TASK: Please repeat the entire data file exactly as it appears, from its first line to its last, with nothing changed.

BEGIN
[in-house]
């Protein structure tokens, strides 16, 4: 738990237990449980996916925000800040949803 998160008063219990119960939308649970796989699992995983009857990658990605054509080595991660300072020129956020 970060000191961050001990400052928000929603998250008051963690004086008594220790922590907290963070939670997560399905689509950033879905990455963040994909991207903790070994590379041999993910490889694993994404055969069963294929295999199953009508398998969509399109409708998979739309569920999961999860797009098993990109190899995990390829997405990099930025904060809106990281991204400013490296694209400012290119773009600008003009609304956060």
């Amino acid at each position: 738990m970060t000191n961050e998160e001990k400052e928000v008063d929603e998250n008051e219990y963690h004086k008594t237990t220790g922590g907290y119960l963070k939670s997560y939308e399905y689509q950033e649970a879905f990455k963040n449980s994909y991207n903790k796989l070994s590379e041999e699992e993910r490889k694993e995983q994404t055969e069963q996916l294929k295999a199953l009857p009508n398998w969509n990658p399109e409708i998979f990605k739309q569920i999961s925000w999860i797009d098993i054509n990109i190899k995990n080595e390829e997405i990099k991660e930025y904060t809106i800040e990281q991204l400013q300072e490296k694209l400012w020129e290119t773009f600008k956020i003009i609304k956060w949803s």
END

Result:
[in-house]
């Protein structure tokens, strides 16, 4: 738990237990449980996916925000800040949803 998160008063219990119960939308649970796989699992995983009857990658990605054509080595991660300072020129956020 970060000191961050001990400052928000929603998250008051963690004086008594220790922590907290963070939670997560399905689509950033879905990455963040994909991207903790070994590379041999993910490889694993994404055969069963294929295999199953009508398998969509399109409708998979739309569920999961999860797009098993990109190899995990390829997405990099930025904060809106990281991204400013490296694209400012290119773009600008003009609304956060």
């Amino acid at each position: 738990m970060t000191n961050e998160e001990k400052e928000v008063d929603e998250n008051e219990y963690h004086k008594t237990t220790g922590g907290y119960l963070k939670s997560y939308e399905y689509q950033e649970a879905f990455k963040n449980s994909y991207n903790k796989l070994s590379e041999e699992e993910r490889k694993e995983q994404t055969e069963q996916l294929k295999a199953l009857p009508n398998w969509n990658p399109e409708i998979f990605k739309q569920i999961s925000w999860i797009d098993i054509n990109i190899k995990n080595e390829e997405i990099k991660e930025y904060t809106i800040e990281q991204l400013q300072e490296k694209l400012w020129e290119t773009f600008k956020i003009i609304k956060w949803s």